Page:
COVID-19 Russia Relief Fund
The COVID-19 pandemic is accelerating in Russia, and now, an alarming number of Russian healthcare workers are becoming infected with the coronavirus due to a shortage of protective gear. In Moscow, authorities have begun to deploy medical students to replace the healthcare workers who have fallen ill. In the regions outside Moscow healthcare workers are forced to confront the virus with even fewer resources and are pleading for proper protective equipment. According to recent statistics, Russian medics are 16 times more likely to die from the coronavirus than healthcare professionals in countries with similarly high Covid-19 cases, primarily due to the shortages of protective gear.
Recently, the Russian Children's Welfare Society joined the efforts of Rusfond (Russian Aid Foundation) to equip healthcare workers in Russia with personal protective gear. RCWS sponsored the purchase of 100 hazmat suits for medical personnel at the Children's Hospital #2 in Voronezh. Rusfond continues to receive requests from local hospitals in desperate need of help and collaborates with reliable factories to insure prompt delivery of protective equipment to the hospitals.
In response to the epidemic, RCWS established the COVID-19 Russia Relief Fund to help save doctors and nurses treating infected patients and to equip hospitals with critically needed protective gear. We are asking for your support of frontline healthcare workers in Russia by making a lifesaving donation.
Currently, 7% of COVID-19 cases in Russia are children.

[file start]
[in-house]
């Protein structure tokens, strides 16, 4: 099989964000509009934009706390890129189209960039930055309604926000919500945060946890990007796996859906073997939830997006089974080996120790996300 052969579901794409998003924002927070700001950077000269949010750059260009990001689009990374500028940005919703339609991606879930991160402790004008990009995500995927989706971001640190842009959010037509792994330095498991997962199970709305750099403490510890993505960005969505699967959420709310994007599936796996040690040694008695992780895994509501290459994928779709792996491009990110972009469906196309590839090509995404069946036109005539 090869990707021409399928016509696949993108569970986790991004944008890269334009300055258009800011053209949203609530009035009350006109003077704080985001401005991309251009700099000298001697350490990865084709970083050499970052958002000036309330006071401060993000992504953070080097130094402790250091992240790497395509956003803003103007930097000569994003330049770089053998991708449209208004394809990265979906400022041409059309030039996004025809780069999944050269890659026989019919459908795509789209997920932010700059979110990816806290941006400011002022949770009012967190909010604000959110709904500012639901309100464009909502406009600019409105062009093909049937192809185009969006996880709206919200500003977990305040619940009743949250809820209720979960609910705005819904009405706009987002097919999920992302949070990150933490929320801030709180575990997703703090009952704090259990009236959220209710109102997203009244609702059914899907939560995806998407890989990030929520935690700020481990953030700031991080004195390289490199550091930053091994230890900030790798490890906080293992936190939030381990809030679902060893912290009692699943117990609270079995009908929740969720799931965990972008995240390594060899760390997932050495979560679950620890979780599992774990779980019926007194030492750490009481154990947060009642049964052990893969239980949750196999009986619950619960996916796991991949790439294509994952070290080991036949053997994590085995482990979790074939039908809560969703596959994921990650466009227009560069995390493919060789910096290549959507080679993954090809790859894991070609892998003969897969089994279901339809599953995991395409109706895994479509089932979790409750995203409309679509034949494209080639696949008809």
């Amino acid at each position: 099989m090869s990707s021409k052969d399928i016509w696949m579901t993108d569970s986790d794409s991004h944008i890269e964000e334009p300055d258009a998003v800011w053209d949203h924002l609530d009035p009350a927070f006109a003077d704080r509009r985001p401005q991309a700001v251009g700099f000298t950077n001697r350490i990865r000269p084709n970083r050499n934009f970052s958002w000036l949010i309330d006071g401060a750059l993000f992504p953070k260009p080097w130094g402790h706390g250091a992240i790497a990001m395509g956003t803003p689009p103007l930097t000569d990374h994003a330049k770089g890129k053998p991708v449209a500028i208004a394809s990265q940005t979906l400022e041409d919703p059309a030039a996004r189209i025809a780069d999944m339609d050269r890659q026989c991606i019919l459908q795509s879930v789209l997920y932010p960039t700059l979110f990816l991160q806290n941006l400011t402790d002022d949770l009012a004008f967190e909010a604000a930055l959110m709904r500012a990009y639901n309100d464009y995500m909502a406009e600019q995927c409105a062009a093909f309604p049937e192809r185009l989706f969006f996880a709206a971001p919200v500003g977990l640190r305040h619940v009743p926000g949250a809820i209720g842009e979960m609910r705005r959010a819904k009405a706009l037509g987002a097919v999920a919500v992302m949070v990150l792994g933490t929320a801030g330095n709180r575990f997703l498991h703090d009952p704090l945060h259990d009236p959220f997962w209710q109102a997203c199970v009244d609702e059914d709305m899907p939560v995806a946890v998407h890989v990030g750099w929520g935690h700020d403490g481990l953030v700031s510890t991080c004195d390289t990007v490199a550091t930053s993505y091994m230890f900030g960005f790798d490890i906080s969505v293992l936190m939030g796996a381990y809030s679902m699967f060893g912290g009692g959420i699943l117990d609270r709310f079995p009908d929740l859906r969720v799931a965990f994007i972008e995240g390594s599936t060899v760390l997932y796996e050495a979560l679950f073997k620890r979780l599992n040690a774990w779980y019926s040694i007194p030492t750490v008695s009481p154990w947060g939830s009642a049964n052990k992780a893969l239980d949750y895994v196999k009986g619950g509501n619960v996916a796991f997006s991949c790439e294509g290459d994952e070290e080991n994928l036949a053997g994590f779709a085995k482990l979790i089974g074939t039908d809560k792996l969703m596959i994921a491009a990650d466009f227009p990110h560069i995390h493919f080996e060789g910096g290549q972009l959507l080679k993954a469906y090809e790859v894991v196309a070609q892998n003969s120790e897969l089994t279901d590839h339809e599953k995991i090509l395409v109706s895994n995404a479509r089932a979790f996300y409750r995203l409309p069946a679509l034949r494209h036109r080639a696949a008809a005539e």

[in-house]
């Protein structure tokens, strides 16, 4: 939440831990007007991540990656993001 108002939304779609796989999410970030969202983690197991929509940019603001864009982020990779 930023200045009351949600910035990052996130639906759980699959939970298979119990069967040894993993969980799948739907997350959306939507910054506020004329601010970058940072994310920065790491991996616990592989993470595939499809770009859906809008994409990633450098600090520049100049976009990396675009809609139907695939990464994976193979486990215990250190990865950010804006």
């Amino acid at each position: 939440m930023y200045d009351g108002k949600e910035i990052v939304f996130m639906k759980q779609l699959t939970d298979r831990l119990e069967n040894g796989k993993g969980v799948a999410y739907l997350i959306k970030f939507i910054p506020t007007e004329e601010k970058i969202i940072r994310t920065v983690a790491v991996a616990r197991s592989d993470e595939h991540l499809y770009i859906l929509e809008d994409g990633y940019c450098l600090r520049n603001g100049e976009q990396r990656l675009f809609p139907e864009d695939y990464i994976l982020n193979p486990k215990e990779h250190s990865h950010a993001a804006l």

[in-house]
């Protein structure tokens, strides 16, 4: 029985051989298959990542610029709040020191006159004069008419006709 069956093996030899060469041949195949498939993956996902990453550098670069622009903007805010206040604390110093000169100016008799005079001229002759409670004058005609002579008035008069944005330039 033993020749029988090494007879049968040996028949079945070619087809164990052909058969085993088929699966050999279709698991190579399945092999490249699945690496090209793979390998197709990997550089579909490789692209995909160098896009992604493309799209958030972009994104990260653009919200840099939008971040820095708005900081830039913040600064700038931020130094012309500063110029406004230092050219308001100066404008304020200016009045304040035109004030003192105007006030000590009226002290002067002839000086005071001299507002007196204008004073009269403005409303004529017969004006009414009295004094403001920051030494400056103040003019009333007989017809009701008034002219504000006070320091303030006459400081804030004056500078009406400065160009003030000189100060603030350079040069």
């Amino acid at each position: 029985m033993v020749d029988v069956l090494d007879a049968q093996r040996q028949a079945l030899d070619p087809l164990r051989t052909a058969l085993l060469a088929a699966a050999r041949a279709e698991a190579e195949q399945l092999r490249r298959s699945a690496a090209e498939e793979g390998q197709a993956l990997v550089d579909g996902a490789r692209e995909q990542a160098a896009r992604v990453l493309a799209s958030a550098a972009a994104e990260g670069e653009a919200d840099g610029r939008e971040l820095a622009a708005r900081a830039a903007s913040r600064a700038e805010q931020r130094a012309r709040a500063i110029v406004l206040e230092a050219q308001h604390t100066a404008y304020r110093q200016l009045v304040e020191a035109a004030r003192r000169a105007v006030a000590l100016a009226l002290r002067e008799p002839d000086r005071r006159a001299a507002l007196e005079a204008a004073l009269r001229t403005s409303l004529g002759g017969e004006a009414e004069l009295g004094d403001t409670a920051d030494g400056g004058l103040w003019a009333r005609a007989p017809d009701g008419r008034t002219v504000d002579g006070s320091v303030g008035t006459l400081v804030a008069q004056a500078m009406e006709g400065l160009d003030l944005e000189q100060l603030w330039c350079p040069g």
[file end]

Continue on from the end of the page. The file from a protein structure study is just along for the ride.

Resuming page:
“GIVE BEAUTY BACK TO THE CHILDREN” - PEDIATRIC MAXILLOFACIAL SURGERY FUND
Thousands of Russian children are burdened by unsightly facial deformities as a result of congenital defects, tumors, cleft lips, cleft palates, and other traumas. Only 2-3 hospitals in all of Russia have specialized surgeons to undertake cases that often require a series of surgeries and highly advanced medical technology. Consequently, treatment is often a luxury, few families have access to even when it is a dire necessity for a child’s physical and psychological well-being.
The Russian Children’s Welfare Society has been involved in several medical assistance projects helping to properly equip hospitals, promote training of Russian doctors in the latest medical advancements, and treat children in need.
In 2010, RCWS launched “Give Beauty Back to the Children,” in partnership with Professor Vitaly Roginsky, Head of the Moscow Center for Maxillofacial Surgery (MCMS) and Lev Ambinder, Head of the Russian Aid Foundation (Rusfond). MCMS is one of the most innovative facilities in Russia providing treatment and rehabilitation for children with facial deformities.